Figure 3.

Application of the OFAT approach in uncertainty quantification, (A) uncertainty propagation in the model, (b, c) modeling outputs for single parameter value (b) and uncertain parameter (c).

The use of the multi-variant approach is adopted by varying the factors or parameters simultaneously and investigating their individual and combined effects on the process output. This approach is applied using statistical experimental design, (e.g. response surface methodology, Taguchi) which allows the development of regression models that correlate between the multi variant inputs and the process outcomes either for multi-variant – single objective or multi-variant – multi objective problem based [25, 27, 30, 31, 32, 33]. Integrated tools were developed to quantify and assess the uncertainty in RA, an example of these tools is the Quantifying Margin and Uncertainty, which used to support the certification of the reliability and safety for a physical system and quantify the performance thresholds and their margins and the associated uncertainty in their evaluation. This tool widely used to quantify uncertainties that are dominated by lack of knowledge in risk-informed decision analysis [34].

3.4 Sensitivity analysis to support the uncertainty management

Sensitivity analyses are used as tools to reduce the uncertainty, where it is used to prioritize the research efforts to reduce uncertainty associated with the scenario, conceptual model, input data, modeling process, and the designed system [35]. Differential and probabilistic sensitivity analyses are used to support the uncertainty quantification and reduction. Differential sensitivity analysis is used when exact risk formula exists, this technique is computationally efficient; however, it is only valid in vicinity of the base case and might require intensive efforts to drive the sensitivity coefficients [35]. Probabilistic sensitivity analyses are conducted by assign probability density functions to each input parameter, generate an input matrix using suitable sampling method, calculate the outputs, and assess the influences and relative importance of each input/output relationship [36]. In probabilistic risk analysis, the marginal distributions of the studied parameters and the dependence between them need to be specified [36]. In this case, interval probability, Dempster-Shafe structure, and probability boxes are widely used approaches.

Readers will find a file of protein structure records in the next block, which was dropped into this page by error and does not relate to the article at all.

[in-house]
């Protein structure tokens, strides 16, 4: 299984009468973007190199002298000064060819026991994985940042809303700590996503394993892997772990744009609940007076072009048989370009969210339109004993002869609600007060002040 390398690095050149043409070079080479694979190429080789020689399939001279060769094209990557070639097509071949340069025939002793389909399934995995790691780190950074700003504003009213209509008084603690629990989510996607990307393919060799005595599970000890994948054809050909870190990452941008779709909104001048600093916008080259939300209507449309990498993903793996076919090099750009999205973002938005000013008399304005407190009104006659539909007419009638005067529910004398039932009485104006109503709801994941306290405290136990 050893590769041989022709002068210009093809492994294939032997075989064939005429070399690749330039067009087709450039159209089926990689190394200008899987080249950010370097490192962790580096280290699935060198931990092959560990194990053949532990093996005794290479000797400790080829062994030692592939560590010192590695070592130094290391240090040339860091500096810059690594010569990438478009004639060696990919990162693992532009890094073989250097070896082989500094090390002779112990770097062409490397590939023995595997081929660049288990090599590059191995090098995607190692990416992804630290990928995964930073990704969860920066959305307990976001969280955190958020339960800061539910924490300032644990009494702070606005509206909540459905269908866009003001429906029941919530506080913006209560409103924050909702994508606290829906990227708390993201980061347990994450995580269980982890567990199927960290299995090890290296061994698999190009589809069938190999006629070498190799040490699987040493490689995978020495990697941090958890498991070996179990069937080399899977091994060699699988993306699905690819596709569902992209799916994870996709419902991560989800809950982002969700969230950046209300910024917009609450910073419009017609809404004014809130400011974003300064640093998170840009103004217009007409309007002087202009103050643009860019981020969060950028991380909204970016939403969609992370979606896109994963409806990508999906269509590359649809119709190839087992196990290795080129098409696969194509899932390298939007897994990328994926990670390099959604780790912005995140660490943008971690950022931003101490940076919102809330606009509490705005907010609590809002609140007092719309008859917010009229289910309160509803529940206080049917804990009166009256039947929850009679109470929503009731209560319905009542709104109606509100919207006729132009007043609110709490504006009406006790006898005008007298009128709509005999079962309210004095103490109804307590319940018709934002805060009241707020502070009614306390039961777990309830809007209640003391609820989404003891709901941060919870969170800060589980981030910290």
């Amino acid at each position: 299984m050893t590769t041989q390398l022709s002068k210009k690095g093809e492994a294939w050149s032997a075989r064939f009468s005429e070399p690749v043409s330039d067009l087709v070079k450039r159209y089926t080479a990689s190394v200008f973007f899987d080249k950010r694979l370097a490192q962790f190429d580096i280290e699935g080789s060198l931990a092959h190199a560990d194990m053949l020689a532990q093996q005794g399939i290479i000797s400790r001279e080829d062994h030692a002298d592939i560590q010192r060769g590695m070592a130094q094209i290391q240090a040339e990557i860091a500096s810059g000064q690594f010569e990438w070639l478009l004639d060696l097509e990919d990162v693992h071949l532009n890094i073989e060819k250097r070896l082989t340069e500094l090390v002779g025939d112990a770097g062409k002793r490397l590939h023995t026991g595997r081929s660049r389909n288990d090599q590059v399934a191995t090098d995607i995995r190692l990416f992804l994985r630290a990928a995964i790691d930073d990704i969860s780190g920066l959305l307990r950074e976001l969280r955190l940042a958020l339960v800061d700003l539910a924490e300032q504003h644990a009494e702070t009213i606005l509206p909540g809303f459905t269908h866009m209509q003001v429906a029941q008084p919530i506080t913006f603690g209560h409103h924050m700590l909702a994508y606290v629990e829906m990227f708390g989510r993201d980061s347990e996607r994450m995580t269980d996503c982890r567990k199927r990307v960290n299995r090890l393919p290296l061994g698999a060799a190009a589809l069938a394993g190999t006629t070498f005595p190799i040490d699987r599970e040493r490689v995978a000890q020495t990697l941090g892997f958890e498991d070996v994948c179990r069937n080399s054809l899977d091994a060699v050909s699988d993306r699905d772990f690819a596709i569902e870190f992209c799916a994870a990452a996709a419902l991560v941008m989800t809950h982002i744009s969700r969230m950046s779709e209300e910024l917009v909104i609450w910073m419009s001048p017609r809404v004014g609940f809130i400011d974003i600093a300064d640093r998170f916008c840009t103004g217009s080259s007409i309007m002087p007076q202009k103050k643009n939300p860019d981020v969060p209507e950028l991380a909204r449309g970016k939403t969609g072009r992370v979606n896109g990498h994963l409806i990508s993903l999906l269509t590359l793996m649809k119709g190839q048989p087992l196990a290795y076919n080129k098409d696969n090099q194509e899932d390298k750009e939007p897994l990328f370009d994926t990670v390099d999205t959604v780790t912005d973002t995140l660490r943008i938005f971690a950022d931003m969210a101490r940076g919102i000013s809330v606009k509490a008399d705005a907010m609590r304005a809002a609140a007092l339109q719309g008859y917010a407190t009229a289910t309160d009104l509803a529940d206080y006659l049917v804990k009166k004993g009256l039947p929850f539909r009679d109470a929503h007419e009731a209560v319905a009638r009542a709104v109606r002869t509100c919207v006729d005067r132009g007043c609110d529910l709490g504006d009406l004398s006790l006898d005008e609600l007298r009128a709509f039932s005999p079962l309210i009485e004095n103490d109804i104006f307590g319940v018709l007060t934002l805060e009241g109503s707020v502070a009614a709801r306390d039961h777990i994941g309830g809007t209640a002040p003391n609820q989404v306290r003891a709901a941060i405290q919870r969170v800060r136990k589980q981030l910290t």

4. Conclusion

In this chapter the approaches to manage uncertainty within the risk assessment framework to support the decision making process for pollution prevention and control systems are introduced. In this respect, the risk assessment, its need, and approaches were introduced and discussed. The classification of sources and reducibility of uncertainty is presented. The approaches to quantify the uncertainty were overviewed with special reference to the role of the sensitivity analysis in uncertainty management.

© 2021 The Author(s). Licensee IntechOpen. This chapter is distributed under the terms of the Creative Commons Attribution 3.0 License, which permits unrestricted use, distribution, and reproduction in any medium, provided the original work is properly cited.

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Rehab O. Abdel Rahman and Yung-Tse Hung (June 14th 2021). Introductory Chapter: Uncertainty Management to Support Pollution Prevention and Control Decisions, Uncertainty Management in Engineering - Topics in Pollution Prevention and Controls, Prof. Rehab O. Abdel Rahman and Dr. Yung-Tse Hung, IntechOpen, DOI: 10.5772/intechopen.98465. Available from: